How to Write Funny

ISBN: 1582970548
ISBN 13: 9781582970547
By: John B. Kachuba

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Currently Reading Essays Humor Library Private Non Fiction Nonfiction On Writing To Read Writing Writing Books

About this book

Writing humor is subjective and challenging - thankfully, there are many ways to create it. "How to Write Funny" provides advice, insights and humor from more than twenty writers with a gift for making readers laugh.In a diverse collection of articles and interviews, both classic and new, this esteemed group of writers, including Dave Barry, Bill Bryson and Jennifer Crusie, provides different viewpoints on how humor works on the page, whether in short stories, memoirs, novels or articles. You'll learn the principles and basic forms of comedy, when to break the rules of reason, the importance of being yourself, why you should stop trying to hard to be funny, and how to write for specific genres and audiences.You'll also sit in on a special roundtable discussion featuring P.J. O'Rourke, Mark Leyner, Maggie Estep and James Finn Garner, as well as a one-of-a-kind "how-to" workshop conducted by funny lady and best-selling author Jennifer Crusie.You've got a sense of humor. You've got the will to write. Combining the two, and getting it right, will bring a smile to your face and a chuckle to your readers.

Reader's Thoughts

Bill Lalonde

Something of a mixed bag. Interesting bits, but nothing spectacular.

Raditya Dika

this collection of essays on comedy writing is not an intended step-by-step workshop kind of book. it's more deeper, designed to answers the ultimate question in life: what makes me laugh?

Nayad Monroe

This collection of essays and interviews on the subject of writing humor covers a lot of suggestions for how to be funny, and also a fair amount of doubt that it's possible to teach people how to be funny, so there are mixed messages to be found here. The suggestions seem like useful things to try, and it's interesting to see the different perspectives on what humor is and how to approach it. Connie Willis and Esther Friesner bring in specifics about humor in science fiction and fantasy. Reading this book might not immediately transform your writing into the hilarity of the ages, but if you already have a sense of humor, it should enhance your understanding of the way it works. Don't let my dry analysis turn you away. ;)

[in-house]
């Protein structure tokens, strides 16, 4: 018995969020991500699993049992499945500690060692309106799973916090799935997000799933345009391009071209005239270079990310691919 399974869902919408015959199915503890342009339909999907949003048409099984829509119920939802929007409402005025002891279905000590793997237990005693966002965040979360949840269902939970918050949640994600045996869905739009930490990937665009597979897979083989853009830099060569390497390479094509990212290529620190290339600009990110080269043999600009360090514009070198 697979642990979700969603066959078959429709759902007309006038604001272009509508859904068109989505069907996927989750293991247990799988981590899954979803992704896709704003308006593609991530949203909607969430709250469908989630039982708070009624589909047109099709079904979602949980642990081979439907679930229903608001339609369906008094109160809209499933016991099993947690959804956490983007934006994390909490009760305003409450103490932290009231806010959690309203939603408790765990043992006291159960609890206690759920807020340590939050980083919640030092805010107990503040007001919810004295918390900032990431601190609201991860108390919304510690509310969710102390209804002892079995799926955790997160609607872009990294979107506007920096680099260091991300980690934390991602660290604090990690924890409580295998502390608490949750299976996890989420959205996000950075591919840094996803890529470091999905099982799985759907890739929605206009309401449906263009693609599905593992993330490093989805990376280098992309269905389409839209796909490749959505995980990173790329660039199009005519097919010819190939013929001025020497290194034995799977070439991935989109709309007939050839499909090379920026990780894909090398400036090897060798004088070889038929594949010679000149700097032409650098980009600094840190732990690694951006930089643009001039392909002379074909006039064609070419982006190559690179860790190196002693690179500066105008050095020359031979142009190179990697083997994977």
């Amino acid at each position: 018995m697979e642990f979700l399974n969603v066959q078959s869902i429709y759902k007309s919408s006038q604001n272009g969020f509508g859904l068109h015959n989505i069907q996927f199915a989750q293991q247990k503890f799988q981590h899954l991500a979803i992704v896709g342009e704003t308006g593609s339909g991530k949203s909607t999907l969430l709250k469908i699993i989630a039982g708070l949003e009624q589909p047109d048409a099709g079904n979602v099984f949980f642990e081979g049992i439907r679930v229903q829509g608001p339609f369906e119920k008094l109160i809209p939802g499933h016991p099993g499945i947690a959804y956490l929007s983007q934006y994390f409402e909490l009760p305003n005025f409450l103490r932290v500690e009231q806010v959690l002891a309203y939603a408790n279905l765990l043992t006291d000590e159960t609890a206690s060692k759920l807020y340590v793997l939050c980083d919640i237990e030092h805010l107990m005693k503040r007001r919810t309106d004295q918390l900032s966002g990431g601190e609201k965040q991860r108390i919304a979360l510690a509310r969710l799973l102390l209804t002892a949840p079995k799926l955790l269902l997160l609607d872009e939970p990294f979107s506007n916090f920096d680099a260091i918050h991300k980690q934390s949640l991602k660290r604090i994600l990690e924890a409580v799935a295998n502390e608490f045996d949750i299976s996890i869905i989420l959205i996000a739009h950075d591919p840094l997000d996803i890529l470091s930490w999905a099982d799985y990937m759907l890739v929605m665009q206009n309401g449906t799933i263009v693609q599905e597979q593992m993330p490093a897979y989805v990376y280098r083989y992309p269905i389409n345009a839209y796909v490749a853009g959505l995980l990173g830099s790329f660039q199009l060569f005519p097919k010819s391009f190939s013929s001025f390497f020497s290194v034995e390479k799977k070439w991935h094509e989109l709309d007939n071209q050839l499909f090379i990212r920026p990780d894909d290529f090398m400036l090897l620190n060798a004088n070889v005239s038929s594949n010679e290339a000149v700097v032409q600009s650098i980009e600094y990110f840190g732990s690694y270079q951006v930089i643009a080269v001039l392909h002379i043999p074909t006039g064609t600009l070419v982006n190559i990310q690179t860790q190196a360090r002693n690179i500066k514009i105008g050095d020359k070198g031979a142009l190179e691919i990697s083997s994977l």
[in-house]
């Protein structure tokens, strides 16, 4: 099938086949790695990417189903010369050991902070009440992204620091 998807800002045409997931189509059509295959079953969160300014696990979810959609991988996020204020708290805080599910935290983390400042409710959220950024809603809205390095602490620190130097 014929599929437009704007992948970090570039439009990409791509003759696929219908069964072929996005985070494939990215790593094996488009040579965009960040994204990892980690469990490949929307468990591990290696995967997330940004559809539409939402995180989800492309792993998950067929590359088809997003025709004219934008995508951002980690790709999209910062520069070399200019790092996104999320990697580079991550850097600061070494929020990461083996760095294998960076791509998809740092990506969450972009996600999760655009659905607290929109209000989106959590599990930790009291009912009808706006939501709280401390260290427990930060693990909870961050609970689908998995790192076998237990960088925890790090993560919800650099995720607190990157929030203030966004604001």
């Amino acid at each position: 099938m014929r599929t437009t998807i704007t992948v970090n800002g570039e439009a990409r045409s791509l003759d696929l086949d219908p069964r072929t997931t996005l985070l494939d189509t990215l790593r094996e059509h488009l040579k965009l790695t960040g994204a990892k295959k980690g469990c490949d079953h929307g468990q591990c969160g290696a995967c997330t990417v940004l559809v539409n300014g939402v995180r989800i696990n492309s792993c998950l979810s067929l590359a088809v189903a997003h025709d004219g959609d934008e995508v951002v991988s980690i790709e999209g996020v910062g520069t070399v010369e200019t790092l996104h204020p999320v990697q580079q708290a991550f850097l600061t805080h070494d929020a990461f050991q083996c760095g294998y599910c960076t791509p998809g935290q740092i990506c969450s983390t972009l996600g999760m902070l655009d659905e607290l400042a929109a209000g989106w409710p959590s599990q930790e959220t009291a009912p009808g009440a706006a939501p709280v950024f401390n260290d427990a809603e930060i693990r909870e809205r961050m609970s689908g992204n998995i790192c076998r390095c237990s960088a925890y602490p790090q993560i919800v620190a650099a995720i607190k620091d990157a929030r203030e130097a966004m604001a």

This book is a fun series of essays. The writers all suggest exercises to improve writing or describe their own methods and influences. One writer who surprised me was Jennifer Cruise. I was dismissive of her novels because they have pink covers marketed toward Sex & the City People. She used Dorothy Parker as a model to explain how to construct a funny scene. She dissected it in an articulate manner. I always have liked Dorothy Parker but have never pulled it apart.


look out world, here I come!This collection of essays proves that it really is not funny to talk about funny. A few good commonplaces to take away, good analysis and deconstruction for practice putting storyline and anecdotes back together. The best essay in the bunch was by Jennifer Crusie about the differences between male and female humor. Now, for my next trick...


Another in the Writer's Digest series; well put together, but humor is harder to teach than other aspects of writing, and often when someone dissects it to try to see how it works, the laughter dies on the operating table. Still, this book contains a lot of good advice from some of the funniest writers (I think, anyway) working today, e.g. Dave Barry, Sherman Alexie, Andrei Codrescu, and a long list of others.


The interviews with Alexie, Bryson, and Barry at the end of the book are good, but a lot of the essays at the beginning were repetitive, and simplistic. Don't read the whole thing.

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